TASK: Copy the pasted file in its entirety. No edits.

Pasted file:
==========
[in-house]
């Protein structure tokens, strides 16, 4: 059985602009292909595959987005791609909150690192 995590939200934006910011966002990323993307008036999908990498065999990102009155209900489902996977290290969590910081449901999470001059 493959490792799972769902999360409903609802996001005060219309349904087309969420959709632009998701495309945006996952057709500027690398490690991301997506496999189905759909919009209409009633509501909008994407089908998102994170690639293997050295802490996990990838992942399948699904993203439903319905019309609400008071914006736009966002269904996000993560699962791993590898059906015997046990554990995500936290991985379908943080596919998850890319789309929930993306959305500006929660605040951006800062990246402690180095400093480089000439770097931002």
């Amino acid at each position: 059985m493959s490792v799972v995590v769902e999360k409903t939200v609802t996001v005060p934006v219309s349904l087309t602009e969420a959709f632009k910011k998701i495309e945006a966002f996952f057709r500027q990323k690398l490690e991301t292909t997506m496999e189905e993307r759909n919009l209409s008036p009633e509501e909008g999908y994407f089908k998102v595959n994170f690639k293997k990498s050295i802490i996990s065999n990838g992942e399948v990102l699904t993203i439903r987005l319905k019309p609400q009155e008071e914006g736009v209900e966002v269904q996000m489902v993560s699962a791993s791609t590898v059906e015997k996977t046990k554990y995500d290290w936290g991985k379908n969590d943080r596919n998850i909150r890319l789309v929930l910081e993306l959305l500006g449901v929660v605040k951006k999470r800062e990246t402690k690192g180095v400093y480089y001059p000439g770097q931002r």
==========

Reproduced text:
[in-house]
């Protein structure tokens, strides 16, 4: 059985602009292909595959987005791609909150690192 995590939200934006910011966002990323993307008036999908990498065999990102009155209900489902996977290290969590910081449901999470001059 493959490792799972769902999360409903609802996001005060219309349904087309969420959709632009998701495309945006996952057709500027690398490690991301997506496999189905759909919009209409009633509501909008994407089908998102994170690639293997050295802490996990990838992942399948699904993203439903319905019309609400008071914006736009966002269904996000993560699962791993590898059906015997046990554990995500936290991985379908943080596919998850890319789309929930993306959305500006929660605040951006800062990246402690180095400093480089000439770097931002």
């Amino acid at each position: 059985m493959s490792v799972v995590v769902e999360k409903t939200v609802t996001v005060p934006v219309s349904l087309t602009e969420a959709f632009k910011k998701i495309e945006a966002f996952f057709r500027q990323k690398l490690e991301t292909t997506m496999e189905e993307r759909n919009l209409s008036p009633e509501e909008g999908y994407f089908k998102v595959n994170f690639k293997k990498s050295i802490i996990s065999n990838g992942e399948v990102l699904t993203i439903r987005l319905k019309p609400q009155e008071e914006g736009v209900e966002v269904q996000m489902v993560s699962a791993s791609t590898v059906e015997k996977t046990k554990y995500d290290w936290g991985k379908n969590d943080r596919n998850i909150r890319l789309v929930l910081e993306l959305l500006g449901v929660v605040k951006k999470r800062e990246t402690k690192g180095v400093y480089y001059p000439g770097q931002r």